Five ways to save money as it's just 100 days until Christmas | The Sun

IT’S never too early to start getting ready for Christmas.

With just 100 days to go until December 25, it's a good time to start thinking about putting a budget in place.

But with soaring energy bills and rocketing inflation hitting finances this year, saving might feel like a bit more of a challenge.

From saving money to sorting finances, we’ve come up with five tips to help you claw back the pounds before the festive season.

Cancel subscriptions you don’t need 

An easy way to keep your wallet well-stocked is by cancelling monthly subscriptions such as Sky, Spotify, Netflix, Amazon Prime and iCloud storage.

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Have a look at your direct debits, and ask yourself if you really use all the services you are forking out for.

A standard Netflix subscription costs £10.99 per month, while Amazon recently hiked its monthly Prime subscription cost to £8.99.

Cancelling these subscriptions doesn't need to be permanent – you could do it temporarily as a way of saving cash before the festive period – and rejoin in the new year.

Check your benefits

If you’re struggling to cope, you could be entitled to financial support from the government but you’ll need to claim it.

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Those out of work, unable to work or on a low income could qualify for Universal Credit.

It's easy to miss out on payments you never knew existed as you have to be specific when you apply.

The quickest way to see what benefits you may be able to claim is to use one of the three benefit calculators recommended by Gov.uk.

Each one is free to use. They are: 

  • Turn2us
  • Policy in Practice
  • entitledto

Before using the tools, make sure you have key financial information to hand, such as bank and savings statements, and information on pensions and existing benefits.

Some of the benefits that people regularly don't claim include Universal Credit, pensions credit and child credit.

Consolidate your debt

Debt consolidation is one way to rein in your outgoings and just have one monthly repayment to manage.

It is one way of reducing the amount of loans, credit card or debt payments you are making.

But taking on debt to pay off other debt isn't always the right route for a lot of people, so you need to be careful – seek advice if you're not sure.

The Sun recently spoke to expert Andy Shaw from debt charity StepChange about the best ways to consolidate your debt.

These include using a low-interest consolidation loan or a 0% balance transfer credit card.

Switch your bank account

You could get up to £175 in free cash just by switching to a new bank account.

Santander currently pays £175 if you move to its 123 Lite account.

This does cost £2 a month and you have to pay in a minimum of £500 a month to the account.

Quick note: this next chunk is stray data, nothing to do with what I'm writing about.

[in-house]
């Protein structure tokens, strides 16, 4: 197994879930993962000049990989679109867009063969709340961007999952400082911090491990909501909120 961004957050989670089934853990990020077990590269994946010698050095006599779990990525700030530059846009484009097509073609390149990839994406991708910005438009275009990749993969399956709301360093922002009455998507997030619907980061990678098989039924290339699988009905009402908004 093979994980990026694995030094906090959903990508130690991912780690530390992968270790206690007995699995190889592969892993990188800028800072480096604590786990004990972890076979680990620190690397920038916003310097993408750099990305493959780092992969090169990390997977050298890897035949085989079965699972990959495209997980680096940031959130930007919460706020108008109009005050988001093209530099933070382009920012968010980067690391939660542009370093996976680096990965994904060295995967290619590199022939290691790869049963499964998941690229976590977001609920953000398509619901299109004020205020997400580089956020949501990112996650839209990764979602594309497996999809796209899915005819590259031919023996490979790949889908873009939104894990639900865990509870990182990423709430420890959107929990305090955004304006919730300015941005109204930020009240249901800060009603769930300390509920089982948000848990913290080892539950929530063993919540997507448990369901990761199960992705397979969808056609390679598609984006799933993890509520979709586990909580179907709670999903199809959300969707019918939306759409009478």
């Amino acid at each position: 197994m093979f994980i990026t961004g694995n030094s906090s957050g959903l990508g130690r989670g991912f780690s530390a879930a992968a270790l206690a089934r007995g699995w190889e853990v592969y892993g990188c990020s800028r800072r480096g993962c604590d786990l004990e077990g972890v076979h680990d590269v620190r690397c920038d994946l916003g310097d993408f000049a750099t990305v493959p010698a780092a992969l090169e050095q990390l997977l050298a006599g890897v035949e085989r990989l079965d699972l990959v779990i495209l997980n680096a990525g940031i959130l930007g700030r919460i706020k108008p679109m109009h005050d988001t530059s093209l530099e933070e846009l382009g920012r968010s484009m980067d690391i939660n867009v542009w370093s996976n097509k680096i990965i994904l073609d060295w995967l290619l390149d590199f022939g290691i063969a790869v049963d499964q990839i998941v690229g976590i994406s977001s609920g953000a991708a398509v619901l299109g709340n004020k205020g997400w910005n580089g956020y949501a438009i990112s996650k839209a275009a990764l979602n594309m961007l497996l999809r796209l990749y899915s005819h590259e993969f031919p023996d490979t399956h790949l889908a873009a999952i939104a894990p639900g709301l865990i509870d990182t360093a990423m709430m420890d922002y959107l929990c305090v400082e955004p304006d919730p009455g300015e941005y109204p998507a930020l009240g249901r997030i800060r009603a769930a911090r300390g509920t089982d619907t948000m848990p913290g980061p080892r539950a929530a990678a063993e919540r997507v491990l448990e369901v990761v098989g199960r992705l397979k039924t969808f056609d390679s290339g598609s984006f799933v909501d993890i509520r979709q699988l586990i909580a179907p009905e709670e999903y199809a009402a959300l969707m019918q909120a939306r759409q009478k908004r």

But you can earn between one and three per cent cashback on bills, including two per cent on energy bills.

There is a maximum of £5 in cashback per bill, so £15 a month in total.

Read the terms and conditions before you switch, to find any clauses that might not suit you.

Nationwide is offering £100 if you switch to its FlexDirect account, while HSBC pays £110 to switch to its HSBC Advance account as well as a £30 voucher for either Uber Eats or The Dining Out. 

To switch your bank you just need to open a new account.

Tell the new bank your old account details and it will do the rest.

The Current Account Switching Service guarantee means it should only take seven days.

You'll need to check before you switch as some will only offer the perk if you make it your main bank account, switch direct debits and pay in a minimum amount each month.

Sell unwanted items

Selling unwanted items from around the house could make you more than £1,000, according to eBay expert Clare Seal.

Think laptops, pushchairs, musical instruments and gardening tools.

Facebook Marketplace and the Nextdoor app are also good for selling to people who live locally — and you don’t have to pay to list items.

You can earn up to £1,000 a year from selling items without having to pay tax.

Where can I get help with my bills?

If you are struggling with your food bill then there are a number of charities and organisations which may be able to help, on top of the providers that offer their own grants.

Hard-up households can grab free cash towards essential living costs, including a £36 voucher for food items.

The extra support comes as part of the government's Household Support Fund (HSF) initiative.

The current batch of funding will be available until September 30 – but households are being urged to apply for help as soon as possible.

Money is dished out to local councils, which will decide what sort of help to offer in their area and who is eligible.

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To find out what support is on offer in your area, speak directly to your local council, or visit its website for more details.

Even if you're not eligible for help under the Household Support Fund you may be eligible for cash elsewhere to help with the cost of living.

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